Botswana 'Plotting Zimbabwe Coup'
Ian Khama Zimbabwe has accused Botswana of being involved in a plot to overthrow President Robert Mugabe's government.
Justice Minister Patrick Chinamasa told state media they have "compelling evidence" Botswana was hosting military training camps for opposition rebels.
He said Botswana was helping recruit youths to destabilise and bring about illegal regime change in Zimbabwe.
The MDC branded the claim "ridiculous", but Southern Africa's regional body said it was investigating.
The Southern African Development Community (Sadc) Secretary General Tomaz Salamao says his organisation is now analysing documents and videos that have been given to them by the Zimbabwean authorities, reports the BBC's Jonah Fisher.
Observers say it is the first time that such openly hostile relations have emerged among any of the 15 Sadc members.
Botswana's President Ian Khama is one of the few African leaders to have publicly criticised Mr Mugabe.
Mr Khama has called for new elections after Mr Mugabe and opposition Movement for Democratic Change (MDC) leader Morgan Tsvangirai reached deadlock in power-sharing negotiations.
Mr Chinamasa told the state-owned Herald newspaper: "Botswana has availed its territory, material and logistical support to [the MDC] for the recruitment and military training of youths for the eventual destabilisation of the country with a view of effecting illegal regime change.
"We now have evidence that while [the MDC] were talking peace they have been preparing for war and insurgency, as well as soliciting the West to invade our country on the pretext of things like cholera."
He claimed the opposition was "bent on foisting war on the country and the region" and warned Botswana of dire consequences.
Opposition spokesman Nelson Chamisa dismissed the minister's claims saying: "When a leopard starts devouring its young ones, it starts by accusing that young one of smelling like a goat."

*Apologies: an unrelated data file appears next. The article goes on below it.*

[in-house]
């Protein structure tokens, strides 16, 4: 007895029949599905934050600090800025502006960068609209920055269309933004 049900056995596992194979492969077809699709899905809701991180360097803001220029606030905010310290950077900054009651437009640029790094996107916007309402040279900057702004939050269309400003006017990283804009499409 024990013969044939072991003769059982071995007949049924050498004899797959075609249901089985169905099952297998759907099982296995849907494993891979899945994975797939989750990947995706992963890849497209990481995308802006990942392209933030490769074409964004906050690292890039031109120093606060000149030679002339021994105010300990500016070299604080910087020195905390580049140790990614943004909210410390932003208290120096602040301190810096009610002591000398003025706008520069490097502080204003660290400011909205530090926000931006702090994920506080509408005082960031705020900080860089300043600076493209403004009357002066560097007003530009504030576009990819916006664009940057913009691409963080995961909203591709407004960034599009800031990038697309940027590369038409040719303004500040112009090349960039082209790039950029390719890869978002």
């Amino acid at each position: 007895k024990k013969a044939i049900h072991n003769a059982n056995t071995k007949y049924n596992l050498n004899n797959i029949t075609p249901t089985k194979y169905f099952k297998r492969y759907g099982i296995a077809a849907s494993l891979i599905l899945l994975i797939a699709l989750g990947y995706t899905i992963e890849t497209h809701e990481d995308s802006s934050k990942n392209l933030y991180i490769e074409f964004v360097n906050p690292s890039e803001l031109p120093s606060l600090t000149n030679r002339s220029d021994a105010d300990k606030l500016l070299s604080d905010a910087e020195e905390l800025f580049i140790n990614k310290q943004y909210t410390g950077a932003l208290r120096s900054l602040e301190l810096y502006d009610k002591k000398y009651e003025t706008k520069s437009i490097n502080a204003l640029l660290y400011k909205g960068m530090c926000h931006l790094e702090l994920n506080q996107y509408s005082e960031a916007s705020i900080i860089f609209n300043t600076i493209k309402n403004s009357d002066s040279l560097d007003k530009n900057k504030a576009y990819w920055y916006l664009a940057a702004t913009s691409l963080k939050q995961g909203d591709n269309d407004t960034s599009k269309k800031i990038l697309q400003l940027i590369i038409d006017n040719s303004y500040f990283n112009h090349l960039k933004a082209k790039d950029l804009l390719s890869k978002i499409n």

The UN Security Council is due to meet later in New York to receive a briefing - requested by European countries - from UN officials on Zimbabwe.
Analysts say it marks the 15-member body's re-engagement with Zimbabwe following July's veto of sanctions against Mr Mugabe and his allies by Russia and China.
A cholera epidemic that has killed around 800 people and infected more than 16,000 people, together with Zimbabwe's economic meltdown, have sparked new calls from Mr Mugabe's Western critics for the departure of the 84-year-old leader, who has ruled since independence in 1980.
The outbreak has been fuelled by the collapse of the country's health services, sanitation systems and water supply.
The justice minister's allegation comes a day after the US Ambassador to Zimbabwe, James McGee, accused Mr Mugabe of "criminal negligence" and warned Zimbabwe was becoming a failed state.
Writing in South Africa's Sunday Times newspaper, Mr McGee said: "What is the Mugabe regime doing? It is buying hundreds of cars so that every minister and governor can have multiple vehicles. It is buying plasma televisions for judges.
"Instead of spending scarce resources on water purification chemicals that might stop the cholera epidemic, they are manipulating currency to make a personal profit."
Mr Mugabe last week sparked uproar by claiming the cholera outbreak was over in Zimbabwe, while Information Minister Sikhanyiso Ndlovu said the outbreak was the result of biological warfare launched by former colonial power Britain against Zimbabwe.
Meanwhile, police have reportedly arrested a Zimbabwean journalist at his Harare home.
Accredited freelance reporter Andrisson Manyere was detained on Sunday, according to South African privately-owned newspaper The Star.
The reported detention follows a warning on Saturday by Mr Mugabe's spokesman of state action against journalists for "mis-reporting" on the cholera outbreak. There has been growing concern in Zimbabwe about the number of human rights activists and MDC supporters who have been abducted since October. Some 18 are reportedly missing.